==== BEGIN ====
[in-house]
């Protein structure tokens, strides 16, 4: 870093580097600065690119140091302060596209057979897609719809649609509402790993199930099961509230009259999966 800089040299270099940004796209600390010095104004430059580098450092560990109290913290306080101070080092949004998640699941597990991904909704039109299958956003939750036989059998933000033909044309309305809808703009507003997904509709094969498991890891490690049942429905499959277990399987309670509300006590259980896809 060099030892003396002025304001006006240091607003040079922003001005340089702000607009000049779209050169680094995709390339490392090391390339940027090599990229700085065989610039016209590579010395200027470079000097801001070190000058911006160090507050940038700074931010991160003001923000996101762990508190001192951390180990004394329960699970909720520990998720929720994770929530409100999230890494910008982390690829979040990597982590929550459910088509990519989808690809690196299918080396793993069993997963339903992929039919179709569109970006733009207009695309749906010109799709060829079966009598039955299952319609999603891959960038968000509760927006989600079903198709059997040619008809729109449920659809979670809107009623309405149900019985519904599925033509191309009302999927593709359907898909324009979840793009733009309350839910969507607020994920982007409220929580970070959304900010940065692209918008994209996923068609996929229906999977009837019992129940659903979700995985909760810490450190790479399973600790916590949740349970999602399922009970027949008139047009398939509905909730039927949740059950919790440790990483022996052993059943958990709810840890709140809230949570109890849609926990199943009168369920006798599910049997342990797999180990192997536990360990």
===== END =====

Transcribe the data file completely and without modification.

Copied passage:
[in-house]
């Protein structure tokens, strides 16, 4: 870093580097600065690119140091302060596209057979897609719809649609509402790993199930099961509230009259999966 800089040299270099940004796209600390010095104004430059580098450092560990109290913290306080101070080092949004998640699941597990991904909704039109299958956003939750036989059998933000033909044309309305809808703009507003997904509709094969498991890891490690049942429905499959277990399987309670509300006590259980896809 060099030892003396002025304001006006240091607003040079922003001005340089702000607009000049779209050169680094995709390339490392090391390339940027090599990229700085065989610039016209590579010395200027470079000097801001070190000058911006160090507050940038700074931010991160003001923000996101762990508190001192951390180990004394329960699970909720520990998720929720994770929530409100999230890494910008982390690829979040990597982590929550459910088509990519989808690809690196299918080396793993069993997963339903992929039919179709569109970006733009207009695309749906010109799709060829079966009598039955299952319609999603891959960038968000509760927006989600079903198709059997040619008809729109449920659809979670809107009623309405149900019985519904599925033509191309009302999927593709359907898909324009979840793009733009309350839910969507607020994920982007409220929580970070959304900010940065692209918008994209996923068609996929229906999977009837019992129940659903979700995985909760810490450190790479399973600790916590949740349970999602399922009970027949008139047009398939509905909730039927949740059950919790440790990483022996052993059943958990709810840890709140809230949570109890849609926990199943009168369920006798599910049997342990797999180990192997536990360990």